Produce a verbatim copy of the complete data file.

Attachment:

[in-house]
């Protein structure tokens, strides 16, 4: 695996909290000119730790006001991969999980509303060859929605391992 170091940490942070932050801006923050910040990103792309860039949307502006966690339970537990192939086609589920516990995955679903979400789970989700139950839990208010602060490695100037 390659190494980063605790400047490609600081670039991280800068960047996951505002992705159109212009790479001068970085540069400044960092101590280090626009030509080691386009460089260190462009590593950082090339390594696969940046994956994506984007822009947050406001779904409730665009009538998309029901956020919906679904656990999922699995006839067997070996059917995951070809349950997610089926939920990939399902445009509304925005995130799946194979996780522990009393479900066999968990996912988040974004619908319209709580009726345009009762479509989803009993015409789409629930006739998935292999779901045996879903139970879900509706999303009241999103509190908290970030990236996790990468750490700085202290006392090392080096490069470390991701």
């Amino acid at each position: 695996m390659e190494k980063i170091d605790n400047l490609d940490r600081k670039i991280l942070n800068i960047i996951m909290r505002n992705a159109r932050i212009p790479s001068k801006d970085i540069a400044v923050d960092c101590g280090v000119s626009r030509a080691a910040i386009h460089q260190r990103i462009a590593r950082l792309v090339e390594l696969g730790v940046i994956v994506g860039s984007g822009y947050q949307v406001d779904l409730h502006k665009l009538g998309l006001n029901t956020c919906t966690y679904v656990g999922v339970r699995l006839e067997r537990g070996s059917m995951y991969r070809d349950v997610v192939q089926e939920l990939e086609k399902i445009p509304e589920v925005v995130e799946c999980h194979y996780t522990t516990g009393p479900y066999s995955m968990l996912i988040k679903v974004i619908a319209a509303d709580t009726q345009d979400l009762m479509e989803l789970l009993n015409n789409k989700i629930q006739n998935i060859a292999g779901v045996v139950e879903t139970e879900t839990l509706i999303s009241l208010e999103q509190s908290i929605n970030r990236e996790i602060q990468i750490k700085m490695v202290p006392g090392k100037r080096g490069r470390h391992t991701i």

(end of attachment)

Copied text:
[in-house]
């Protein structure tokens, strides 16, 4: 695996909290000119730790006001991969999980509303060859929605391992 170091940490942070932050801006923050910040990103792309860039949307502006966690339970537990192939086609589920516990995955679903979400789970989700139950839990208010602060490695100037 390659190494980063605790400047490609600081670039991280800068960047996951505002992705159109212009790479001068970085540069400044960092101590280090626009030509080691386009460089260190462009590593950082090339390594696969940046994956994506984007822009947050406001779904409730665009009538998309029901956020919906679904656990999922699995006839067997070996059917995951070809349950997610089926939920990939399902445009509304925005995130799946194979996780522990009393479900066999968990996912988040974004619908319209709580009726345009009762479509989803009993015409789409629930006739998935292999779901045996879903139970879900509706999303009241999103509190908290970030990236996790990468750490700085202290006392090392080096490069470390991701």
């Amino acid at each position: 695996m390659e190494k980063i170091d605790n400047l490609d940490r600081k670039i991280l942070n800068i960047i996951m909290r505002n992705a159109r932050i212009p790479s001068k801006d970085i540069a400044v923050d960092c101590g280090v000119s626009r030509a080691a910040i386009h460089q260190r990103i462009a590593r950082l792309v090339e390594l696969g730790v940046i994956v994506g860039s984007g822009y947050q949307v406001d779904l409730h502006k665009l009538g998309l006001n029901t956020c919906t966690y679904v656990g999922v339970r699995l006839e067997r537990g070996s059917m995951y991969r070809d349950v997610v192939q089926e939920l990939e086609k399902i445009p509304e589920v925005v995130e799946c999980h194979y996780t522990t516990g009393p479900y066999s995955m968990l996912i988040k679903v974004i619908a319209a509303d709580t009726q345009d979400l009762m479509e989803l789970l009993n015409n789409k989700i629930q006739n998935i060859a292999g779901v045996v139950e879903t139970e879900t839990l509706i999303s009241l208010e999103q509190s908290i929605n970030r990236e996790i602060q990468i750490k700085m490695v202290p006392g090392k100037r080096g490069r470390h391992t991701i």